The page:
The New York Times: There’s a Name for the Blah You’re Feeling: It’s Called Languishing - Deepstash
The New York Times: There’s a Name for the Blah You’re Feeling: It’s Called Languishing

The New York Times: There’s a Name for the Blah You’re Feeling: It’s Called Languishing

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The New York Times: There’s a Name for the Blah You’re Feeling: It’s Called Languishing

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Languishing

Have you ever felt… stagnant? Not depressed, but aimless? Not burned out, but joyless? Not lonely, but empty?

This feeling has a name: languishing.

You don’t quite have all the symptoms of mental illness, but you’re not flourishing either.

Languishing manifests in the dulling of delight, in dampened motivation and scattered focus.

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Research About Languishing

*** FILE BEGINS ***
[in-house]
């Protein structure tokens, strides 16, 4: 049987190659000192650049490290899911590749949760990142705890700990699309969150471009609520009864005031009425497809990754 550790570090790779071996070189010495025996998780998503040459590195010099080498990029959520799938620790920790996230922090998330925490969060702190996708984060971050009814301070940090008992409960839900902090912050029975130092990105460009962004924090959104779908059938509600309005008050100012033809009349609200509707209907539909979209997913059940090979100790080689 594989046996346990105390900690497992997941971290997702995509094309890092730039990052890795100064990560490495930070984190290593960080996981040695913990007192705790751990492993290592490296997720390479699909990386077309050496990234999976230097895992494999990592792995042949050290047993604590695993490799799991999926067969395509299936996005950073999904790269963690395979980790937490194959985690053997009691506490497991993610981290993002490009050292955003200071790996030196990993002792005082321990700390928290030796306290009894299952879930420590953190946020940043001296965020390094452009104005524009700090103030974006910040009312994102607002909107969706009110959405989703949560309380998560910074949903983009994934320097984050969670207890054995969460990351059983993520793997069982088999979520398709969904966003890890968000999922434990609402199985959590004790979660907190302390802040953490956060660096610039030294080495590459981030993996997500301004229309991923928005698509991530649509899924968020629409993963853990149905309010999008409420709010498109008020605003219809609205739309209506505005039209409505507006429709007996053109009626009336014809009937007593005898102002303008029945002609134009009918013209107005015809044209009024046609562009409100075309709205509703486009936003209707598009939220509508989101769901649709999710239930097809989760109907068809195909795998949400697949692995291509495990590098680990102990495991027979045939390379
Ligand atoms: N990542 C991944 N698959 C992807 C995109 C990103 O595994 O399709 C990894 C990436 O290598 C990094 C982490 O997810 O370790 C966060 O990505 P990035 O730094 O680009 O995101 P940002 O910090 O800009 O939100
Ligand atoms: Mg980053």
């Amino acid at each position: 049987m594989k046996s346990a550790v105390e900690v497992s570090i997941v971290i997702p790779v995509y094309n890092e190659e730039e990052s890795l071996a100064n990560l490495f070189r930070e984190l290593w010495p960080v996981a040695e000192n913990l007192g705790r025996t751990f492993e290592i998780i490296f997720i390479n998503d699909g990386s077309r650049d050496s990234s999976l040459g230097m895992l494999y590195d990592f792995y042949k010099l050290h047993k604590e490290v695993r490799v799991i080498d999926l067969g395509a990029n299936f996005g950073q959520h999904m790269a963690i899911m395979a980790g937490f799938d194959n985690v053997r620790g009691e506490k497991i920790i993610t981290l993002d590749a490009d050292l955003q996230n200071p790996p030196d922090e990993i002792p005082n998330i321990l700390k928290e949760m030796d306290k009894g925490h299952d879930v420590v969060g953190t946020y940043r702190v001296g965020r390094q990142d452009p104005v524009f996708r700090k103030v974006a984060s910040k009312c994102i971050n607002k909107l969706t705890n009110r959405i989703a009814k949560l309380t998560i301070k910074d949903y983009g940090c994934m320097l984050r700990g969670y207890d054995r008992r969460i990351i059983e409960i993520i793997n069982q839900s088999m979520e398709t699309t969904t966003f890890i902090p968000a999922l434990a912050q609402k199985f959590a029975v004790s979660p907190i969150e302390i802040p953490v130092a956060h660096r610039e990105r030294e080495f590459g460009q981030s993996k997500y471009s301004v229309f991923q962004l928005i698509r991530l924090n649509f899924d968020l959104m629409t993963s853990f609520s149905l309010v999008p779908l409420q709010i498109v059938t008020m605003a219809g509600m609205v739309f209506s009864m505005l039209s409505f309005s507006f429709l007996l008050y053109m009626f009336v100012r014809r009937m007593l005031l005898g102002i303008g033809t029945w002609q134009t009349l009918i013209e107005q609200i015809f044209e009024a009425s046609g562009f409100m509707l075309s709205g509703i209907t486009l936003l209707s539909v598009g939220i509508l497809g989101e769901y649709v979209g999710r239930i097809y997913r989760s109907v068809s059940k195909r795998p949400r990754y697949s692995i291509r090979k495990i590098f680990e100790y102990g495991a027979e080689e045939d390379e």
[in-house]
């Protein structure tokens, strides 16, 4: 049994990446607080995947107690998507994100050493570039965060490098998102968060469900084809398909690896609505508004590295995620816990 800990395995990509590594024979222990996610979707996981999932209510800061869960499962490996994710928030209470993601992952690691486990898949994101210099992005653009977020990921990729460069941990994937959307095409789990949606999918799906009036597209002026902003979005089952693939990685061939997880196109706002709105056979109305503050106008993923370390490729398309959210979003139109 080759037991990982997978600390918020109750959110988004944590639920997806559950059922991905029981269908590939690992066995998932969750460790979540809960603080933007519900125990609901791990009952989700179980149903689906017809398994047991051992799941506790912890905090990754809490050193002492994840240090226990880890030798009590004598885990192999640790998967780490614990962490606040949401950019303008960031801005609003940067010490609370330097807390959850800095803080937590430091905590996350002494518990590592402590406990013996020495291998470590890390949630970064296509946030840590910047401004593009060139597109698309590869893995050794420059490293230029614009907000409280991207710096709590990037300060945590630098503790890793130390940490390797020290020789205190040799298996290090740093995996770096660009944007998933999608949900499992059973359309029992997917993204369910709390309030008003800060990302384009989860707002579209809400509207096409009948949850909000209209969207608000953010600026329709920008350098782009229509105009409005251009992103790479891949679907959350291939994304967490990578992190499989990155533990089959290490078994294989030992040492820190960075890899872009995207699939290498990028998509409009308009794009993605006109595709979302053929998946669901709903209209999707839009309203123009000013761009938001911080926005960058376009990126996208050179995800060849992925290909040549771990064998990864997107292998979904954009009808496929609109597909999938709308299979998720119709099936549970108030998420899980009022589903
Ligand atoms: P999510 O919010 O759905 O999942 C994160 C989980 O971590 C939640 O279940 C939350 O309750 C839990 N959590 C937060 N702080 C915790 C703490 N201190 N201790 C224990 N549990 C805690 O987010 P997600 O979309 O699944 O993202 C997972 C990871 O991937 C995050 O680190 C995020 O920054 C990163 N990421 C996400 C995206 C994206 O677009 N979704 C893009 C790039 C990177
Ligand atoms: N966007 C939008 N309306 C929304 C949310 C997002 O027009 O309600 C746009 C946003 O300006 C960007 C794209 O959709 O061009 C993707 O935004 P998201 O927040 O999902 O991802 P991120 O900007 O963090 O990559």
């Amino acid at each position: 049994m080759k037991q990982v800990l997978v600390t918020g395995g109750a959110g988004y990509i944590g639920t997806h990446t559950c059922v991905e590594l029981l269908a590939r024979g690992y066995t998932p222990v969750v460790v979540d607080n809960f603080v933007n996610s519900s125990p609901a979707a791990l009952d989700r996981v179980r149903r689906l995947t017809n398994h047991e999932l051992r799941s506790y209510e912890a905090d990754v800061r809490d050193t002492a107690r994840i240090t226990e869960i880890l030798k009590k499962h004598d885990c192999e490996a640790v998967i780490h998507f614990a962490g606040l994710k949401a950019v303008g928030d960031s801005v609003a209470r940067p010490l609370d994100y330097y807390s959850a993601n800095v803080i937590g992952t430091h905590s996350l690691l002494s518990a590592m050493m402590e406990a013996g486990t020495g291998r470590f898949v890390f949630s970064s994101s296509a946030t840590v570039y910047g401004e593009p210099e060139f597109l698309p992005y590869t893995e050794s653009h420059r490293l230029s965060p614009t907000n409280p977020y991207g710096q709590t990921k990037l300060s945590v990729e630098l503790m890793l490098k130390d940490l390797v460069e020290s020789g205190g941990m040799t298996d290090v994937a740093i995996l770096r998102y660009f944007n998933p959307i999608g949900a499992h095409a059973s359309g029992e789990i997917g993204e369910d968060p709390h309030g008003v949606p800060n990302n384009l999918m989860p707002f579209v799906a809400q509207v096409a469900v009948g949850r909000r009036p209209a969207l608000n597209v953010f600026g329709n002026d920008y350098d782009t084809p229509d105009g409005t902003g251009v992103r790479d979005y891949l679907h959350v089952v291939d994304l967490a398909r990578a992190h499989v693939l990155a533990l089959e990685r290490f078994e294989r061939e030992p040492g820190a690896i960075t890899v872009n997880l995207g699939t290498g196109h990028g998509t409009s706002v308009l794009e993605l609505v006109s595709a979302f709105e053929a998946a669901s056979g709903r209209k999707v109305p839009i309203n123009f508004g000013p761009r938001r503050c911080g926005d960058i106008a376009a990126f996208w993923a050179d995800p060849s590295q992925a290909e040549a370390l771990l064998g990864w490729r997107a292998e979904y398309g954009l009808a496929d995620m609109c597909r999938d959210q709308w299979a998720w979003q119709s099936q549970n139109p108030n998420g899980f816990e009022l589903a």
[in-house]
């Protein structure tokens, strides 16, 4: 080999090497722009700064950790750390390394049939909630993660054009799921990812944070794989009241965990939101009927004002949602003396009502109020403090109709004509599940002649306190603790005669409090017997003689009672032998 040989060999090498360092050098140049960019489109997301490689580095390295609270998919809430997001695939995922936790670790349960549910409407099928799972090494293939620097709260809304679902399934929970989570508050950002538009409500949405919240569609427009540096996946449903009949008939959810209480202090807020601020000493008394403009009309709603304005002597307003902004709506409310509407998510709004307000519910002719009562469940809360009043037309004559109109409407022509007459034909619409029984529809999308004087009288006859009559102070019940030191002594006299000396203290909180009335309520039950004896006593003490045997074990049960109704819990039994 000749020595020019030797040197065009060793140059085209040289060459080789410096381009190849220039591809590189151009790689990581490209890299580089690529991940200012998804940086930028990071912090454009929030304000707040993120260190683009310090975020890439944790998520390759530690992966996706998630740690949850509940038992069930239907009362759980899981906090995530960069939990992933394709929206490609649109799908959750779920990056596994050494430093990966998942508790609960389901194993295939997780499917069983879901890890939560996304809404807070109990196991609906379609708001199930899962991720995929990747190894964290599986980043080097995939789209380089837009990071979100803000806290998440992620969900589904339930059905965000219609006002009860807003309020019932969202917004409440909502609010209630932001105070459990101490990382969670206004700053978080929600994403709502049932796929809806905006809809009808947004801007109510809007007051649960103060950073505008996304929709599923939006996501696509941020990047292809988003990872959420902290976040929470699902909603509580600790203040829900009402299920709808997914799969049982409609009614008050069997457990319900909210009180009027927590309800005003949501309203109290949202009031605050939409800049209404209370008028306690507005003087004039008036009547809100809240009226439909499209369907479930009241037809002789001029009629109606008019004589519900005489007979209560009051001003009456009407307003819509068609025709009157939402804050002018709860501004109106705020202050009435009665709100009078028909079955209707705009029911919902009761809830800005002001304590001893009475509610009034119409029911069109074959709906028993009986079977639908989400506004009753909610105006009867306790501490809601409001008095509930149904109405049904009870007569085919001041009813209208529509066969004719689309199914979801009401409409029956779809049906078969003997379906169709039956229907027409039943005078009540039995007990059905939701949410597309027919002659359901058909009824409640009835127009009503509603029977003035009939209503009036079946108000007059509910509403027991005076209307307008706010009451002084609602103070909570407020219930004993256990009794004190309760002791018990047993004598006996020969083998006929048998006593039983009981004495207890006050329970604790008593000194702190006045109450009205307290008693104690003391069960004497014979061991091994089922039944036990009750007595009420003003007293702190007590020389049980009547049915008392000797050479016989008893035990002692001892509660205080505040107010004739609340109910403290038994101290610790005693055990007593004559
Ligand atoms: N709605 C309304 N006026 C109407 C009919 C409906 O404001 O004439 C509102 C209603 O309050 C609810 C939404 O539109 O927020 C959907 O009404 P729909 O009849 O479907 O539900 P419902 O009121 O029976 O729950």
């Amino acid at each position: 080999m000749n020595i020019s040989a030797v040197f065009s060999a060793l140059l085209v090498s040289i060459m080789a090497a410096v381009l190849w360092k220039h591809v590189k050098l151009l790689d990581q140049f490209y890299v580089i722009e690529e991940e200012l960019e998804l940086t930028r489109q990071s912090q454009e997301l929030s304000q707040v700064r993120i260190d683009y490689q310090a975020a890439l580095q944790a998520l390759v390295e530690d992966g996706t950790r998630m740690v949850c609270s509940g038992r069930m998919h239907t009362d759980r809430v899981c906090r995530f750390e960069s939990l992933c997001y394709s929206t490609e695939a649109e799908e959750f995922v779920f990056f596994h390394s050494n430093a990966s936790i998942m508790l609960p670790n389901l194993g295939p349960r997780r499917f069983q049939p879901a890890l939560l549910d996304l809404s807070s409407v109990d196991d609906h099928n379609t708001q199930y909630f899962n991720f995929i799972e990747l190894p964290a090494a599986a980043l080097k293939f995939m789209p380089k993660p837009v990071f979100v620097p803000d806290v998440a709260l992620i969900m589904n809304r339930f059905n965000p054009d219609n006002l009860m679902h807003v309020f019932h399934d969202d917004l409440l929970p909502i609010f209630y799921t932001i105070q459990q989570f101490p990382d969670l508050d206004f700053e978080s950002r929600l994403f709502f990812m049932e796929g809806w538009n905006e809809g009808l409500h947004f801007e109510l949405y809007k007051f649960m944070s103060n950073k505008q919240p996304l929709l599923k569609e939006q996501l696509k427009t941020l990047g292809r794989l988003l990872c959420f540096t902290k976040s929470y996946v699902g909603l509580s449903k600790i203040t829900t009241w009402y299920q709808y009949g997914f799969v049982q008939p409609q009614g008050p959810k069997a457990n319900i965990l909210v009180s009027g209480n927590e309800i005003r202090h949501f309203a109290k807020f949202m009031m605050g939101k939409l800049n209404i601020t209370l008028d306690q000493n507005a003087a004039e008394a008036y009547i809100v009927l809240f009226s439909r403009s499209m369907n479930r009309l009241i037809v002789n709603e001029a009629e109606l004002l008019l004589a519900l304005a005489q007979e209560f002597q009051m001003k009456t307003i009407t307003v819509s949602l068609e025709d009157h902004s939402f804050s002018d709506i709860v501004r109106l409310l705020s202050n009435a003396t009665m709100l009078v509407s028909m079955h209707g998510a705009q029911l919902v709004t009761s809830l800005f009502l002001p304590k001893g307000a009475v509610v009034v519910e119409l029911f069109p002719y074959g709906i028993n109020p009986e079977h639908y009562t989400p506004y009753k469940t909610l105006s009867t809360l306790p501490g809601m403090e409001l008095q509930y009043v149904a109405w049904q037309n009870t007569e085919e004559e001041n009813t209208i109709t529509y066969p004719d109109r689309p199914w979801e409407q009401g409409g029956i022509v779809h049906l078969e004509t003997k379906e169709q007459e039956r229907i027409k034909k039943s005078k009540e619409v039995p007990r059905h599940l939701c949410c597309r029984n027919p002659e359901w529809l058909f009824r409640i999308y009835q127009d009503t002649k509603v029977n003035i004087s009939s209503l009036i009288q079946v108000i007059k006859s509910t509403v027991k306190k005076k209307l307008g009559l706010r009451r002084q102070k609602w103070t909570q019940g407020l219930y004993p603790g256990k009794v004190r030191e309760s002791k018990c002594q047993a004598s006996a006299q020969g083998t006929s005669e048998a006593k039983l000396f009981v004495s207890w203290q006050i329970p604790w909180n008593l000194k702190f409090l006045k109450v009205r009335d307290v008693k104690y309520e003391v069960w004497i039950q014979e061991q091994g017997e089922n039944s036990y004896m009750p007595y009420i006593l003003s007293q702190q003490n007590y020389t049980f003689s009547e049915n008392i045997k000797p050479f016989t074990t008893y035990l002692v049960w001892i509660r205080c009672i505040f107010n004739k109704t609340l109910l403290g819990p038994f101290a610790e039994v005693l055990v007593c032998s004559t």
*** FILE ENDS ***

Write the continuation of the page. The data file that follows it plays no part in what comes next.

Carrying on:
Research shows that languishing now has profound impacts on our mental health later.

A 2021 study of pandemic healthcare workers in Italy found that those languishing in the spring of 2020 were 3x more likely than their peers to be later diagnosed with PTSD.

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Finding “Flow” To Fight Languishing

During the early days of the COVID-19 pandemic, it was flow — not optimism or mindfulness — that best predicted well-being.

So how can we find our flow?

  1. Set aside precious time to focus without interruption.
  2. Find the right activity. The activity should have clear goals and rules. It should require skill to complete. it should be an activity where goals and progress are easy to see. (word games, memory tasks, photography, chess, tennis)

The more you achieve flow, the more satisfied you’ll feel with life as a whole. You’ll be happier and feel that the things you do in life are worthwhile.

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